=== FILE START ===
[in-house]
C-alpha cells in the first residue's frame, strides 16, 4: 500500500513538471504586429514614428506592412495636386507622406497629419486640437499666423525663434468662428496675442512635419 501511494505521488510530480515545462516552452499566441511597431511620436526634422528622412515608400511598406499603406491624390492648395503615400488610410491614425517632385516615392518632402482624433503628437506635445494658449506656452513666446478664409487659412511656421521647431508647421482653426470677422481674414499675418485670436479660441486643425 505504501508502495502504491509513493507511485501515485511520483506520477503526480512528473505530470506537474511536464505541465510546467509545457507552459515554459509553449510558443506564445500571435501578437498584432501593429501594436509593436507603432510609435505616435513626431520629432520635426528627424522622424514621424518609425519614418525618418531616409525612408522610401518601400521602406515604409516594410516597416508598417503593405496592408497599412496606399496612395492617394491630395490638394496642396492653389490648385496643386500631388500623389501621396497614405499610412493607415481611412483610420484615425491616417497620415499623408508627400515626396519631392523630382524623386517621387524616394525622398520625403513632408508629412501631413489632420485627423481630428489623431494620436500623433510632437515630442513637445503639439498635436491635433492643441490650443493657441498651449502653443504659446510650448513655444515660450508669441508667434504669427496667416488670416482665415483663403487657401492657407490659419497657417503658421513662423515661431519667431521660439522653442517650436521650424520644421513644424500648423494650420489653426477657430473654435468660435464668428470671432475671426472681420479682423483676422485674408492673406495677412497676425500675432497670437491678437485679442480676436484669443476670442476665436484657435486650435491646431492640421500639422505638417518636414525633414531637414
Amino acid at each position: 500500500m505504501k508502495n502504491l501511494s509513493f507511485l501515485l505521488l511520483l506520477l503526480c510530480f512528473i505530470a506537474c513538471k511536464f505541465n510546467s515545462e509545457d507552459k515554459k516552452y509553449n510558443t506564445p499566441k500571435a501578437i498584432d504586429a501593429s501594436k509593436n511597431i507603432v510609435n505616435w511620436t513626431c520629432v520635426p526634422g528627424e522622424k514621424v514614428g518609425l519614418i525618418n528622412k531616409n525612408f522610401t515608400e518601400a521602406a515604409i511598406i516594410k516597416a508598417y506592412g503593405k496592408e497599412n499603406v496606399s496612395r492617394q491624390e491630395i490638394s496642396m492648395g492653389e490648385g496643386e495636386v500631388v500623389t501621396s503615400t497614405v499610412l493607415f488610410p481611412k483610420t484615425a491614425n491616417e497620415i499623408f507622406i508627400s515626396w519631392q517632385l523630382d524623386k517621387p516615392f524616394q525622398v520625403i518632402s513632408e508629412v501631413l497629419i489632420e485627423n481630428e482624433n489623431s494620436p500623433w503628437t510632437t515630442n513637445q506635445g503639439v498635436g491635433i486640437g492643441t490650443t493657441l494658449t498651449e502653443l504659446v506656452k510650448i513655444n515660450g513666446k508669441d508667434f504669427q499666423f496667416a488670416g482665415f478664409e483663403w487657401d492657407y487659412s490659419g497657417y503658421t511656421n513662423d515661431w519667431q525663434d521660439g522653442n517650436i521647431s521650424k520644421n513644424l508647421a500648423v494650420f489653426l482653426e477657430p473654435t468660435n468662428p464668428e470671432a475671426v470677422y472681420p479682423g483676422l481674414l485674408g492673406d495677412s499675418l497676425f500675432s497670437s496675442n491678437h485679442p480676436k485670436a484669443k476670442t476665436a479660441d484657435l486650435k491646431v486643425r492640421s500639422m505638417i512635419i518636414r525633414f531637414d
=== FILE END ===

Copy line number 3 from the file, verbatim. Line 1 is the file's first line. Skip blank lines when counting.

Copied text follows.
Amino acid at each position: 500500500m505504501k508502495n502504491l501511494s509513493f507511485l501515485l505521488l511520483l506520477l503526480c510530480f512528473i505530470a506537474c513538471k511536464f505541465n510546467s515545462e509545457d507552459k515554459k516552452y509553449n510558443t506564445p499566441k500571435a501578437i498584432d504586429a501593429s501594436k509593436n511597431i507603432v510609435n505616435w511620436t513626431c520629432v520635426p526634422g528627424e522622424k514621424v514614428g518609425l519614418i525618418n528622412k531616409n525612408f522610401t515608400e518601400a521602406a515604409i511598406i516594410k516597416a508598417y506592412g503593405k496592408e497599412n499603406v496606399s496612395r492617394q491624390e491630395i490638394s496642396m492648395g492653389e490648385g496643386e495636386v500631388v500623389t501621396s503615400t497614405v499610412l493607415f488610410p481611412k483610420t484615425a491614425n491616417e497620415i499623408f507622406i508627400s515626396w519631392q517632385l523630382d524623386k517621387p516615392f524616394q525622398v520625403i518632402s513632408e508629412v501631413l497629419i489632420e485627423n481630428e482624433n489623431s494620436p500623433w503628437t510632437t515630442n513637445q506635445g503639439v498635436g491635433i486640437g492643441t490650443t493657441l494658449t498651449e502653443l504659446v506656452k510650448i513655444n515660450g513666446k508669441d508667434f504669427q499666423f496667416a488670416g482665415f478664409e483663403w487657401d492657407y487659412s490659419g497657417y503658421t511656421n513662423d515661431w519667431q525663434d521660439g522653442n517650436i521647431s521650424k520644421n513644424l508647421a500648423v494650420f489653426l482653426e477657430p473654435t468660435n468662428p464668428e470671432a475671426v470677422y472681420p479682423g483676422l481674414l485674408g492673406d495677412s499675418l497676425f500675432s497670437s496675442n491678437h485679442p480676436k485670436a484669443k476670442t476665436a479660441d484657435l486650435k491646431v486643425r492640421s500639422m505638417i512635419i518636414r525633414f531637414d